Given the fact that almost every promise made in the document published four years ago has now been broken and that almost every target has been missed, there can be little confidence that a fresh set of promises in this new document will be kept. Instead of a vision for our transport system, we are offered a muddle. Instead of decisions, we are offered debates. After seven years of Labour government, Britain has a transport system that inconveniences millions of travellers every day and burdens businesses with delays and costs that undermine our competitive position. Sadly, after today's statement, that inconvenience and those delays and costs are set to continue for years to come. Only the election of a Conservative Government will address our transport needs.
Well, I admire the hon. Gentleman's sense of humour, at least in relation to the last point. I am glad that he recognises the overall objectives and agrees with them; it is just a shame that where we differ to a great extent is on providing the means to achieve them. If one is committed, as he is, to cutting £2 billion from transport, many of the problems that he complains about will be compounded, not sorted out.
Let me go through the points that the hon. Gentleman raised. He complained that we were not spending enough on roads. He will recall that, in the early 1990s, the then Conservative Government, of whom he was a member, announced a very ambitious road programme. The only problem was that it completely collapsed by 1996, because of the economic problems that they ran into. We are spending 43 per cent. more on roads than in 1997, and the road programme that we have put in place will make a difference.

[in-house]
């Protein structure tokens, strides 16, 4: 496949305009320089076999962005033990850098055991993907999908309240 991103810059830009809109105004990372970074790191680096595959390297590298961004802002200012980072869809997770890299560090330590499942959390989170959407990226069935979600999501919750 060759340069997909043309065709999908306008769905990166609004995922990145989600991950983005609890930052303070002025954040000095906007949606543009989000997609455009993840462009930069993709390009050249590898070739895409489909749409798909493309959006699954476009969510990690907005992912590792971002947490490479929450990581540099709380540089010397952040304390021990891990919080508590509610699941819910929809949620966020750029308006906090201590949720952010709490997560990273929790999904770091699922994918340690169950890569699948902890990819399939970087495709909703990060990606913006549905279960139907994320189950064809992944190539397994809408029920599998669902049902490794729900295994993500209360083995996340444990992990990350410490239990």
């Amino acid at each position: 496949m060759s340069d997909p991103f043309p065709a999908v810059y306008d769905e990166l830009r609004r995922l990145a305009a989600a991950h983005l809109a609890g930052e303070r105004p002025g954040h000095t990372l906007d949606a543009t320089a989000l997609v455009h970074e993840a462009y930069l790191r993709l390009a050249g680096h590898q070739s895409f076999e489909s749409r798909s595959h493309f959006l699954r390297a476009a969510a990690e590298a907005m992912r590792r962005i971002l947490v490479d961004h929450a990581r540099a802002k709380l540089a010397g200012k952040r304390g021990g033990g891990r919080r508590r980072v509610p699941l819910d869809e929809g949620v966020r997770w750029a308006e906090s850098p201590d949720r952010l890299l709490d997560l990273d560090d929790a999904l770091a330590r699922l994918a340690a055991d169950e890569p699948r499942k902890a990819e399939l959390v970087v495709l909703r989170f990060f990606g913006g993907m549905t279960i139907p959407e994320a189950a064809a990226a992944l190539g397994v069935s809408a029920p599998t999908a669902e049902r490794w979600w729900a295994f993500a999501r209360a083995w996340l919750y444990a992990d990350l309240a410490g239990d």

The hon. Gentleman mentioned railways. He well knows that one of the biggest impediments to rail reliability was the lack of investment. Again, investment virtually dried up prior to privatisation. Less than 200 miles of track was being maintained thanks to the then Conservative Government. Privatisation also created a chaotic system of organisation that affected reliability. Both those things, investment and organisation, are being put right.
The hon. Gentleman had the gall to say that fares were going up. Is that another spending commitment? If fares are going to come down, the money has to be found somewhere. It is awfully difficult to see how it can be found if one is cutting £2 billion from transport spending.
As for this nonsense about private investment and the Mayor, the Mayor is getting very limited influence over what is happening in London, which is mainly directed towards rationalising the fare structure. From the conversations that I have had with the rail companies, which I speak to regularly, I can tell the hon. Gentleman that they were very happy with what I announced last week and saw that it was far more sensible than what the Conservatives had left.
The hon. Gentleman mentioned bus travel, which is increasing outside London, where, as I told the House earlier, good councils and bus companies are working together. The proposals that I have announced today—I suspect that Labour Members will want to draw me out on them rather more than Opposition Members do—with regard to limited franchising are a welcome reform and a good step forward.